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The letter, published a couple of days ago and done in essay form, is written by Tarik Cohen to his 17-year-old self. And it is eye-opening, heartbreaking, hopeful and thought-provoking.
Cohen, the former Chicago Bears running back released by the team in March, is trying to make a comeback after missing all of 2021 with a massive knee injury he suffered during the 2020 season.
He writes (again, to himself) in his letter penned at the Players’ Tribune that “you’re finally starting to feel more like yourself again as a football player. That burst, it’s back. The quick-twitch muscles, they’re back. The ability to cut on a dime? That’s back too. And it feels amazing.”
But, Cohen adds, “that’s just the football part.”
The life part is punctuated by tragedy.
Cohen lost his younger brother, Dante, in a fatal car accident in early April.
Dante spent years in and out of jail because he was dealing drugs and running with the wrong people and eventually lost his ability to walk after being shot. He seemed to be resetting his course in a better direction when the accident took him but that does little to ease the loss.
Cohen’s twin brother Tyrellalso was killed in May of 2021.He was found dead at a Duke Power substation inRaleigh, North Carolina after being electrocuted.
He had been in an auto accident and in running from the scene he apparently headed toward the substation, where he climbed a pole and contacted a live wire.
“Your twin, your companion from the beginning, gone,” Cohen writes. “Later that day, you’re going to have to tell Tyrell’s two little girls that their daddy isn’t coming home.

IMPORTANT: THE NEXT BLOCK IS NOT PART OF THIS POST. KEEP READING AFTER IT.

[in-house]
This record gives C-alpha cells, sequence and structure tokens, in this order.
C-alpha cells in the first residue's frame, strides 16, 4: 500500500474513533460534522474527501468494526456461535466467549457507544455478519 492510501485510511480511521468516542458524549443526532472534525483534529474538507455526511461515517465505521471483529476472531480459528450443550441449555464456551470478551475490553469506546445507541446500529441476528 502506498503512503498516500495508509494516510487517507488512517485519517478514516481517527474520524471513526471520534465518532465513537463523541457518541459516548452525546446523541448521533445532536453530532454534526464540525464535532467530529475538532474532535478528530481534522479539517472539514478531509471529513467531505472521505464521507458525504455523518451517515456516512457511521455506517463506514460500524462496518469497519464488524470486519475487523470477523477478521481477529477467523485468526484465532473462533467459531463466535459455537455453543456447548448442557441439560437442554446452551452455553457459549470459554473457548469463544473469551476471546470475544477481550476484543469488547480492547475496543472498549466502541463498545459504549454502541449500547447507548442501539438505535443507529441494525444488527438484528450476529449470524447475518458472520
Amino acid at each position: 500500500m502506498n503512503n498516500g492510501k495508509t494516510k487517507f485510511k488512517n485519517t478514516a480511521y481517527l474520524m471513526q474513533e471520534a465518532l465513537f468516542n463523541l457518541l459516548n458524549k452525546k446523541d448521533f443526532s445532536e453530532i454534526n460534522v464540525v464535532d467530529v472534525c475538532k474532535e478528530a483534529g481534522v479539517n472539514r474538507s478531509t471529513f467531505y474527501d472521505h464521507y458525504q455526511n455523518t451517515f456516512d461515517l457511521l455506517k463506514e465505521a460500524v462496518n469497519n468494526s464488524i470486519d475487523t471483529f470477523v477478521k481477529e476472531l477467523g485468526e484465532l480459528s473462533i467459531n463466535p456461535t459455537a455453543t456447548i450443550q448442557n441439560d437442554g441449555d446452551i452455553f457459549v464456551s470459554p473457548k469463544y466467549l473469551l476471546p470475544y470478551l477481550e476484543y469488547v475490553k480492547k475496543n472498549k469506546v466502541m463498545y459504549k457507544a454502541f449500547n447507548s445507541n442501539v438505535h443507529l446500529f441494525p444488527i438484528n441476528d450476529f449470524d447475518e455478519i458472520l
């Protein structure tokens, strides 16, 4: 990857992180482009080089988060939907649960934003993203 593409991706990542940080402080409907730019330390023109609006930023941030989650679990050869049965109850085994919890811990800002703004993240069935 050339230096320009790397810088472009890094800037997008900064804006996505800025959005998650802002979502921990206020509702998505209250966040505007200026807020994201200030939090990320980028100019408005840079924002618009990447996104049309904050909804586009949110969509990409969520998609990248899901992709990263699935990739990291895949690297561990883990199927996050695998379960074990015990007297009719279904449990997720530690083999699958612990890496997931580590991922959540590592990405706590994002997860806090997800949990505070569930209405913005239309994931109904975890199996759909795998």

“You’ll take it upon yourself to be the one to do that. You’ll volunteer. You’ll know that it needs to be you. But, man….
“Doing that will completely break you. Going over to the house and looking a six-year-old and a four-year-old in the eyes and trying to make sense of that? Seeing the looks on their faces when they hear that their daddy is gone forever? Just all that sorrow.”
That moment will be rock bottom. It’s the hardest thing you’ll ever have to do in your life.”
That’s saying a lot because Cohen details how many other moments were very difficult.
He details how Dante was shot in the head by unknown assailants seeking revenge on him because he shot someone in a drug deal gone bad.
Cohen hears of his brother’s condition prior to doing an ESPN interview, goes ahead with the interview, never mentioning what’s really going on in his life or thoughts.
“When the interview ends, you’ll shake some more hands, get on a plane, head home to North Carolina, walk into the hospital, and see your brother lying there,” Cohen writes. “You’ll see all those tubes and wires and bandages….
“And you’ll just lose it.”
Cohen writes of his concerns over his career and contract status and what people are saying about him on social media following his 2020 knee injury. But all that pales compared to what life throws at his family — particularly after Dante’s shooting.
“It’ll feel like you’re crying so hard that your insides are coming out of your body, like they’re escaping,” he writes. “Then, along with all the beeping and buzzing the machines are making, you’ll hear the doctors and nurses talking….
“Severe brain injuries.”
“Probably won’t walk again.”
Cohen juggled all of this with professional success that included a $17 million contract that included $12 million in guaranteed money and all the trapping that come with that.
But, ultimately, no one really knows what’s going on with him beyond the NFL environment — the aches, the despair.
“Sitting here now, looking back on everything, it almost feels like, with football, you kind of made a deal with the devil or something,” he writes. “Like all that’s happened was somehow the price you had to pay to make it to the NFL and be successful. And maybe that’s the case or maybe it’s not, but it’s something you’re going to have to think long and hard about, basically for your entire life going forward.”
Tarik Cohen is 26 years old and continues to wait on his next NFL opportunity.